Uppma Virdi

ALUMNI

Degree

Bachelor of Commerce/Bachelor of Laws

Campus

Burwood

Graduation year

2013

Current position

CEO, Chai Wailli

Overview

Uppma Virdi was backpacking with a mix of spices in her backpack. Brewing chai was her way of making friends, but she later turned it into her business.

Interview

Can you tell us about your time at Deakin? Is there anything special you remember?
I studied a Bachelor of Commerce/Bachelor of Laws Deakin Burwood and graduated in 2013. I had an amazing time, made long lasting friendships and had the opportunity to participate in study abroad programs. I did the India Study Tour and received a scholarship to study law Graz (Austria), where I actually met my fiancé who I will be getting married to in December!

I strongly recommend all students at Deakin to apply for the Deakin exchange programs! It’s a rare opportunity that was life changing for me. Through this program, along with my academic results, I also received the Deakin Global Citizenship Award.

How long was the Study Abroad Program?
The India Study Tour was for about two months. Even though I was born in India and visit regularly, this study tour allowed me to experience Mumbai and Delhi as a student and tourist. It was a completely different experience which showed me a beautiful part of India through a different perspective.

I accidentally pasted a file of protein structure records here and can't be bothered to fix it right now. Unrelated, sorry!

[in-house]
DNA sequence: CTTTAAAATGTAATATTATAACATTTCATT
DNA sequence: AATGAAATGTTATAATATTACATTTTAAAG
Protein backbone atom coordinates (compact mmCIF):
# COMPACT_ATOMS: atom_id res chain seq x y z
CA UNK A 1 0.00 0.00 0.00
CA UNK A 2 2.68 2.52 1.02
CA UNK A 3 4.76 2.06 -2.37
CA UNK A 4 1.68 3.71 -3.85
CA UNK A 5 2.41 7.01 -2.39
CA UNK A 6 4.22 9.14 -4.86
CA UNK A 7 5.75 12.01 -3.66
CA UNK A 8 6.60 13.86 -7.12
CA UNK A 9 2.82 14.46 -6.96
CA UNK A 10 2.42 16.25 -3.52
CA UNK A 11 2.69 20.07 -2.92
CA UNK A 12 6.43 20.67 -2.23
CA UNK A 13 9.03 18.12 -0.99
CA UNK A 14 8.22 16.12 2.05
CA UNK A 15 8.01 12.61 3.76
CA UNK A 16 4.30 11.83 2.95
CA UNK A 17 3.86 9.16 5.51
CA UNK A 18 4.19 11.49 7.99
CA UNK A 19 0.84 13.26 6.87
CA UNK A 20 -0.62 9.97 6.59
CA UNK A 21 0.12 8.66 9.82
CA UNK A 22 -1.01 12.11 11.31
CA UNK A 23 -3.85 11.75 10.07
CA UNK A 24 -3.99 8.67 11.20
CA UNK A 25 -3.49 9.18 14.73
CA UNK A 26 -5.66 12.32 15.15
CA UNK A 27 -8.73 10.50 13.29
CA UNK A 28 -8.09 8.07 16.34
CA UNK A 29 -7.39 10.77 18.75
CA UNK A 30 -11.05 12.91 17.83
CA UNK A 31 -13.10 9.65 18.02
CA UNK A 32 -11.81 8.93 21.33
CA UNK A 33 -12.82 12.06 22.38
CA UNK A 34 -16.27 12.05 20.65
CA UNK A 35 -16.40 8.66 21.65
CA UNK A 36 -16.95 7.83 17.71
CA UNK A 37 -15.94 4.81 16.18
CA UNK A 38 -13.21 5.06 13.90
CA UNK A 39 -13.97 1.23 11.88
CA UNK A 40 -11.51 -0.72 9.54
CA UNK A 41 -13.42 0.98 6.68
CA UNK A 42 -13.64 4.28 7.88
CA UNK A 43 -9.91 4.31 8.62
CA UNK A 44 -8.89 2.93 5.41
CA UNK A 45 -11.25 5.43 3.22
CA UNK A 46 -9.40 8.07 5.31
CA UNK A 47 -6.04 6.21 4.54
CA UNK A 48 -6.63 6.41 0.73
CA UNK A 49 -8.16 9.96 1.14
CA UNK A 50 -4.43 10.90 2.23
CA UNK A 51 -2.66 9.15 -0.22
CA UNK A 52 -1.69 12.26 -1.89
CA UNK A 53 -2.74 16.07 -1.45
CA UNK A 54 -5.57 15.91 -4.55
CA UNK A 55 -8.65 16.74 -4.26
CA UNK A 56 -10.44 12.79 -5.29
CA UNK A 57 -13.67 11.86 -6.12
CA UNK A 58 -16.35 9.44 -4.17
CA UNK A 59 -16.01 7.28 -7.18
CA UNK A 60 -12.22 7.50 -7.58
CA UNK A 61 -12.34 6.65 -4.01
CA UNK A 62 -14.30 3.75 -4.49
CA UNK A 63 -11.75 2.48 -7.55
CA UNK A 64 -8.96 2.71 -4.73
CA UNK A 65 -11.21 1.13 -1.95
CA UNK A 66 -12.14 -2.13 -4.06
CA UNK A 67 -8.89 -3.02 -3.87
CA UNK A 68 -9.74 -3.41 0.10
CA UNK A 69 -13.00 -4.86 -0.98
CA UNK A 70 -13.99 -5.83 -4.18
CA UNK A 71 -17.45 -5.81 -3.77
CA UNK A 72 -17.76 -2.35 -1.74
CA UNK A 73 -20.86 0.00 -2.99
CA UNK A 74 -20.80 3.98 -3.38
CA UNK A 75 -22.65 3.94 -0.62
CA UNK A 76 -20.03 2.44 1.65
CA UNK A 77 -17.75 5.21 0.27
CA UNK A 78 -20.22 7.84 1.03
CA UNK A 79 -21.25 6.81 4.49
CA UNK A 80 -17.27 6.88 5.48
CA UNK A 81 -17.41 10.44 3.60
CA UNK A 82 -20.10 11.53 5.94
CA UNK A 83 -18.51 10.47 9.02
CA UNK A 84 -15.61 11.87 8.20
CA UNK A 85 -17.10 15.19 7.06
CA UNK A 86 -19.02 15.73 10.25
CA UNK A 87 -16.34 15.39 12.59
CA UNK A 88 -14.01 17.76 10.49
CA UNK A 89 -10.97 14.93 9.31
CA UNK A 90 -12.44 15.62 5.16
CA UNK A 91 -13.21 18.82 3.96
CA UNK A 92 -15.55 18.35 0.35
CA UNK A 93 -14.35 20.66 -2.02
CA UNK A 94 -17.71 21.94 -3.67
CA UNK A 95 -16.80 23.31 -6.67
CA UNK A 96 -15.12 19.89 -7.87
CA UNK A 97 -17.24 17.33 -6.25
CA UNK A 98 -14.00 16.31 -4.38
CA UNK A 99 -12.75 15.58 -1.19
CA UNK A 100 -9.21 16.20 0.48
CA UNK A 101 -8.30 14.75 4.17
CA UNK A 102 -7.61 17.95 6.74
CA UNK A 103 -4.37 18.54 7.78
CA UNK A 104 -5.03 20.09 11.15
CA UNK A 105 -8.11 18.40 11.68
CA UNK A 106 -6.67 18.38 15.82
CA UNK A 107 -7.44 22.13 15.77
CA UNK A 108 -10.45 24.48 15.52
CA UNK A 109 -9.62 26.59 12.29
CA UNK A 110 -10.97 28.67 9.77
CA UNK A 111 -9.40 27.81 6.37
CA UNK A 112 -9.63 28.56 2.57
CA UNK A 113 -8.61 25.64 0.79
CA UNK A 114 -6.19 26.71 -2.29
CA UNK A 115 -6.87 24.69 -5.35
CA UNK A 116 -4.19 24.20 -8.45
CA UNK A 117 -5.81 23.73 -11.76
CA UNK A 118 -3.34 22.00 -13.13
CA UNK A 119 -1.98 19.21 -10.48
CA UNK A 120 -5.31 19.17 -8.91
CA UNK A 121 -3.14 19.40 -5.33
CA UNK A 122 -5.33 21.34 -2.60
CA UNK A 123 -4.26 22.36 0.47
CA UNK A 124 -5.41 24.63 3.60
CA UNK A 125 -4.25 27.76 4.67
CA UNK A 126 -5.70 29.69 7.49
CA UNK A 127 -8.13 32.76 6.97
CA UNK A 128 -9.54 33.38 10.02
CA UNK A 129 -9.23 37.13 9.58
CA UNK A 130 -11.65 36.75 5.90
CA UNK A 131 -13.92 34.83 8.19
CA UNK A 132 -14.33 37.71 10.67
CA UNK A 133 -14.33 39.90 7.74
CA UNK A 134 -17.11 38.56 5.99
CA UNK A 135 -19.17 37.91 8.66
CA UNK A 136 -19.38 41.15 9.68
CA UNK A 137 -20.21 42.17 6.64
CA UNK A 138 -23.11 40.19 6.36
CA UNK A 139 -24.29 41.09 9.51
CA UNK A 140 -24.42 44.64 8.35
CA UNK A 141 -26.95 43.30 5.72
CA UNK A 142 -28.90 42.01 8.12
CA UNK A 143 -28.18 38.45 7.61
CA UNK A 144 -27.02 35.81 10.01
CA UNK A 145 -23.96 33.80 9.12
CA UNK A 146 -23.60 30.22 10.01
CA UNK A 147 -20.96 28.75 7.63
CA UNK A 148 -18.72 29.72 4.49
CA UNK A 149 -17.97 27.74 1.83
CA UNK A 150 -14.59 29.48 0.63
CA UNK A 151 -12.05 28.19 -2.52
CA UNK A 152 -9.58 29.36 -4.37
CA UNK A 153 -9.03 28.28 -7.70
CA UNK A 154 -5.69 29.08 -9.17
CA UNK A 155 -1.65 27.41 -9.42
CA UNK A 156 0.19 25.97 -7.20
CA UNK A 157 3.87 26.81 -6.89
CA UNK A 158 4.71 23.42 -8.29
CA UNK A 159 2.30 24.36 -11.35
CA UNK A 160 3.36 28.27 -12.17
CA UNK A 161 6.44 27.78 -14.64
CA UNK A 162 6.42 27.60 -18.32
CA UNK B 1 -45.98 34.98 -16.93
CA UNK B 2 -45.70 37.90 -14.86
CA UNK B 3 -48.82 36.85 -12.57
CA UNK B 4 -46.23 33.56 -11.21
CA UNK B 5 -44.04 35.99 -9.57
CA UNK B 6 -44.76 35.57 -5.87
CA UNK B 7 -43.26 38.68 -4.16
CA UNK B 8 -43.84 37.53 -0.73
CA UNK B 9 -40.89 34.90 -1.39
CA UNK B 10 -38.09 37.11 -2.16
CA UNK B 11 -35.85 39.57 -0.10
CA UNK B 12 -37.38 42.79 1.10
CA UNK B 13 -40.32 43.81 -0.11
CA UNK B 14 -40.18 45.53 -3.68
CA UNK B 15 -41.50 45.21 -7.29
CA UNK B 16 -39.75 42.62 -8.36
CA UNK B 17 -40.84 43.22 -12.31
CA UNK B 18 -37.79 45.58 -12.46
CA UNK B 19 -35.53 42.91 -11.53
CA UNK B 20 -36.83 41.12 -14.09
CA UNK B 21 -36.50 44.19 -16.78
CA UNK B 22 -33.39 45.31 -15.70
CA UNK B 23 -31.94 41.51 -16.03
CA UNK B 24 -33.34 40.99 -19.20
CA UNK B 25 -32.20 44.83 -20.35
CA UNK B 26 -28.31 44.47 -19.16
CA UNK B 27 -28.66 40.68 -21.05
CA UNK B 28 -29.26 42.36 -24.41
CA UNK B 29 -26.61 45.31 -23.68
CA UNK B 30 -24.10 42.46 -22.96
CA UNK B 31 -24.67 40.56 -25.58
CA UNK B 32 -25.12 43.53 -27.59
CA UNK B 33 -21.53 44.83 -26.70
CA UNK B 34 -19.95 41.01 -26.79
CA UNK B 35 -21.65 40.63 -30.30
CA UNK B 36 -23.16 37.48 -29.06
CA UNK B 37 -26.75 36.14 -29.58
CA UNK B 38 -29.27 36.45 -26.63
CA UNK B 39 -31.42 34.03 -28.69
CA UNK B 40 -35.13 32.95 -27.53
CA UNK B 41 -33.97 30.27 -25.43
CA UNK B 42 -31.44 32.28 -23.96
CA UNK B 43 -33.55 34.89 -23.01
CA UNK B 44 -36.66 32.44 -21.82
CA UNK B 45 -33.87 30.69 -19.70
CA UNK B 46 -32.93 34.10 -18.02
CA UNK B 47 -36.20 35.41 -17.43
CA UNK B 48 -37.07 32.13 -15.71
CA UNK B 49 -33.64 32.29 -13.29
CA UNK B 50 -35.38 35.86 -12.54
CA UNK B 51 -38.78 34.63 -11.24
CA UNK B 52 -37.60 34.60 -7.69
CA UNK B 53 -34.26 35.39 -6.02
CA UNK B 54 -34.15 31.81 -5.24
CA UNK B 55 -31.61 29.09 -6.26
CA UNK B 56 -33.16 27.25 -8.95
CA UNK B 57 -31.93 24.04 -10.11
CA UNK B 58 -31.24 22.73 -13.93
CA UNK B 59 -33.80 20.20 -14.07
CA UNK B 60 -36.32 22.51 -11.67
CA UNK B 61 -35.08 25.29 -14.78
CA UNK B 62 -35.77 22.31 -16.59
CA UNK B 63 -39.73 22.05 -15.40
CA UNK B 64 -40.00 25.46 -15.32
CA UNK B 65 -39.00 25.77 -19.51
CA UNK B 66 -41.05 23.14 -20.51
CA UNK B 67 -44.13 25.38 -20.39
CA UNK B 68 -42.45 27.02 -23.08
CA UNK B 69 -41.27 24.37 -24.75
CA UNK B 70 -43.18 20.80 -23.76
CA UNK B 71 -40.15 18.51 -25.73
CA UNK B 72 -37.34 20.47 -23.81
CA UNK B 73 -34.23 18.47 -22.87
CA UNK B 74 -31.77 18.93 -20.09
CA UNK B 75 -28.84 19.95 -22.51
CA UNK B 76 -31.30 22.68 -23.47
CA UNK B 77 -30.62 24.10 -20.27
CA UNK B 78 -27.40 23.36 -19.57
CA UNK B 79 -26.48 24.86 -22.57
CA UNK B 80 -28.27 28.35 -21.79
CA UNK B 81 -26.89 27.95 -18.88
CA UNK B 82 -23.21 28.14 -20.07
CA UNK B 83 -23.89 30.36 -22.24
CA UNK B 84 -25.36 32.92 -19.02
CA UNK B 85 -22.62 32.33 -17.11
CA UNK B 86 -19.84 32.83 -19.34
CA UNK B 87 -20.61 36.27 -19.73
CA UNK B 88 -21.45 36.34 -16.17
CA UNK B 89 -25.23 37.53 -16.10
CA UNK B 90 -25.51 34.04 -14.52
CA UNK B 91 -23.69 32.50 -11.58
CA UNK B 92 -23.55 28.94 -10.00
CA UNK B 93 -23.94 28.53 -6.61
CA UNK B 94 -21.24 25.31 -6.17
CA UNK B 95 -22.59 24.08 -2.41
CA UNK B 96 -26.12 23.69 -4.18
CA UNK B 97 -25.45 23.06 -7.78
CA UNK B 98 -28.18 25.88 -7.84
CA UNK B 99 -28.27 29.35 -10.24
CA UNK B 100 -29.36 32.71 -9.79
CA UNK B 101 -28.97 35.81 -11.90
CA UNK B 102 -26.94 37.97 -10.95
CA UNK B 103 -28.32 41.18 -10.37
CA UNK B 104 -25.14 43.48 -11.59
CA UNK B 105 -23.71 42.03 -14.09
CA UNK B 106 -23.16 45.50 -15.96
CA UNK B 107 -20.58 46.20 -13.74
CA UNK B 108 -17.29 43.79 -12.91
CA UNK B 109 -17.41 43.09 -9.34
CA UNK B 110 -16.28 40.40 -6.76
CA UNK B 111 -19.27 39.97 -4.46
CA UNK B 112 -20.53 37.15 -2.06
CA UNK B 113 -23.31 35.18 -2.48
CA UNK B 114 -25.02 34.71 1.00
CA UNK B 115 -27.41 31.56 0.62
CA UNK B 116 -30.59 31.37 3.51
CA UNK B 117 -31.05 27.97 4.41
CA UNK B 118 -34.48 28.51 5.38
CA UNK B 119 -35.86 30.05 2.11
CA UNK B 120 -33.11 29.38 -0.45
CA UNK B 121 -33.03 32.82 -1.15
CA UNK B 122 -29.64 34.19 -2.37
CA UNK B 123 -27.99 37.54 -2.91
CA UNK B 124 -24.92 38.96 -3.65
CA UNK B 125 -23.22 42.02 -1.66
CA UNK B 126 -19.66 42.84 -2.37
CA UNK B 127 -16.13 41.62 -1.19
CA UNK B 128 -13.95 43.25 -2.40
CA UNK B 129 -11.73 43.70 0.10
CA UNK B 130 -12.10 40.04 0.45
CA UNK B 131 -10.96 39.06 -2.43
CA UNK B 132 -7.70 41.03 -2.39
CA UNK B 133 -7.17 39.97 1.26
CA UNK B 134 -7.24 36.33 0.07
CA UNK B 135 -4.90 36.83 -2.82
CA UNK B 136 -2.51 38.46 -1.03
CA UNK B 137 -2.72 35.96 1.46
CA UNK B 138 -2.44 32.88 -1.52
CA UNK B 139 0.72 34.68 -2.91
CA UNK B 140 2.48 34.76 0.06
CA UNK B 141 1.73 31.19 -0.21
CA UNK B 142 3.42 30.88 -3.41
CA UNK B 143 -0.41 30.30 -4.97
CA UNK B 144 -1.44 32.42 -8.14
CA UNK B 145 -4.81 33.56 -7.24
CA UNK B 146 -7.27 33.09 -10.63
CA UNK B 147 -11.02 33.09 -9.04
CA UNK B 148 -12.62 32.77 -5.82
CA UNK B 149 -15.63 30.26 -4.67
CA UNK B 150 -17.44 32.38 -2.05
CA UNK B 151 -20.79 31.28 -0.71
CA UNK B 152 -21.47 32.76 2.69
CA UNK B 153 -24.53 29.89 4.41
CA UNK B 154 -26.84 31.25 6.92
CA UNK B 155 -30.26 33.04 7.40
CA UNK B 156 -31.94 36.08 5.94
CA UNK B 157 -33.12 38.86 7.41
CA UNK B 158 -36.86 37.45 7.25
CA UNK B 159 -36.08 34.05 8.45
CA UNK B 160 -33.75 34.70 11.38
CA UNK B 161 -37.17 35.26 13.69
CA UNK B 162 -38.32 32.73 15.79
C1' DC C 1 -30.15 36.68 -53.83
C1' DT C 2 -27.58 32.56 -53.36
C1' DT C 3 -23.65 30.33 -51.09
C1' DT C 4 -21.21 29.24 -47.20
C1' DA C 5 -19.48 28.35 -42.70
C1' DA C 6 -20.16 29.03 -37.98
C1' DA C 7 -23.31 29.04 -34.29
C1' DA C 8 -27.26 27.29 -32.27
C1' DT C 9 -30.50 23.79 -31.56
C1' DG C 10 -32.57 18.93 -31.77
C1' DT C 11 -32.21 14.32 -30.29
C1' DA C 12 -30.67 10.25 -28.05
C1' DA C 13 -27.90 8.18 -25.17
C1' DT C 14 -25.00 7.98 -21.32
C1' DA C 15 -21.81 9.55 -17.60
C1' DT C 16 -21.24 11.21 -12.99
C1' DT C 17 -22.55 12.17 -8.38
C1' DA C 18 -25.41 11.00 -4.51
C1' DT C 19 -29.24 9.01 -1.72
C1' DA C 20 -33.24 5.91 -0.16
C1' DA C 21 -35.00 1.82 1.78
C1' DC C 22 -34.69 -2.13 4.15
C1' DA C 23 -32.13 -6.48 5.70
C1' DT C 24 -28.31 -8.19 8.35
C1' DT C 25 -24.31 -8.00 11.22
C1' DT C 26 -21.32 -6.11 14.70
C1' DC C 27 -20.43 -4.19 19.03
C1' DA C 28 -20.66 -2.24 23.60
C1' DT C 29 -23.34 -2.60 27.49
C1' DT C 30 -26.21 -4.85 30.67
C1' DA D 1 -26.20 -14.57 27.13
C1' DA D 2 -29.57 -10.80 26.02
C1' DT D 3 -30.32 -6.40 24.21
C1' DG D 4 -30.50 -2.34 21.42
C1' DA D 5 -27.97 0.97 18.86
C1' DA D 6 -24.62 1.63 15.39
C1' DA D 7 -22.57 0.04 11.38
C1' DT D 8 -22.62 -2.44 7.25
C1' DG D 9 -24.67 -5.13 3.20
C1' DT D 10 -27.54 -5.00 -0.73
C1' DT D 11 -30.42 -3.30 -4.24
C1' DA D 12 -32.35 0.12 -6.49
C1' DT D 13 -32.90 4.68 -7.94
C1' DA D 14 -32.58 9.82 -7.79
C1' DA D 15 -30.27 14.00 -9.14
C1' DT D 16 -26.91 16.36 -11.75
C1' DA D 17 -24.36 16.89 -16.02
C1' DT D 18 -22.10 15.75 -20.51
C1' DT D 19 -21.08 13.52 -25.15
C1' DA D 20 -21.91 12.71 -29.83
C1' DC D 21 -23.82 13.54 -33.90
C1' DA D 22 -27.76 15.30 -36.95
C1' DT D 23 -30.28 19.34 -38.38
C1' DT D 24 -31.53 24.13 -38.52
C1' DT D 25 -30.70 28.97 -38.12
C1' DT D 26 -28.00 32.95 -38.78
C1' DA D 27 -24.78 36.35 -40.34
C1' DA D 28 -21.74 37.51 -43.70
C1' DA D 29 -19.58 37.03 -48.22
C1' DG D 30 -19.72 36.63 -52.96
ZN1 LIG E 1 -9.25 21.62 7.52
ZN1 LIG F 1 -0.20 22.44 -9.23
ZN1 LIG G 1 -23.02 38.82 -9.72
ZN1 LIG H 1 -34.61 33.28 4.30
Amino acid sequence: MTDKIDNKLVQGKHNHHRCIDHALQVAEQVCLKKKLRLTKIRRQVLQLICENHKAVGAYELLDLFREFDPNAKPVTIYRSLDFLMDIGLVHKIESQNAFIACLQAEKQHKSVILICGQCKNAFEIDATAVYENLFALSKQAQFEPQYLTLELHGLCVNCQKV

I then received a scholarship to study in Austria for seven months, which was life changing. Austria is mainly a German speaking country so I had to take up German classes while I was there. So many times I would go to the supermarket and have no idea what I was buying! Living by myself, away from my comfort zone in Melbourne, taught me more about myself… what my values are, what I stand for, what I wanted out of life and people.

It’s when you’re away from home that that you realise what you really love about home. For me, it was chai. Chai is was a way of bringing people together and sharing stories. I would make chai everywhere I went, for pre-drinks with my friends before heading out and post drinks when we got back, for housemates and for strangers in hostels and backpacker places who couldn’t speak English. Chai became my language, my way of making friends, my ice breaker, my way of uniting people.

What has been your journey since finishing your course?
Well, during my Commerce/Laws degree, I was working at a mid-tier commercial law firm for about four to five years. It was great way for me to gain experience in a law firm before graduating and also get an insight to what it would be to work as a lawyer. I’m grateful that I did studies at Deakin, I found the course extremely practical and gave me real life skills that I could use at my workplace.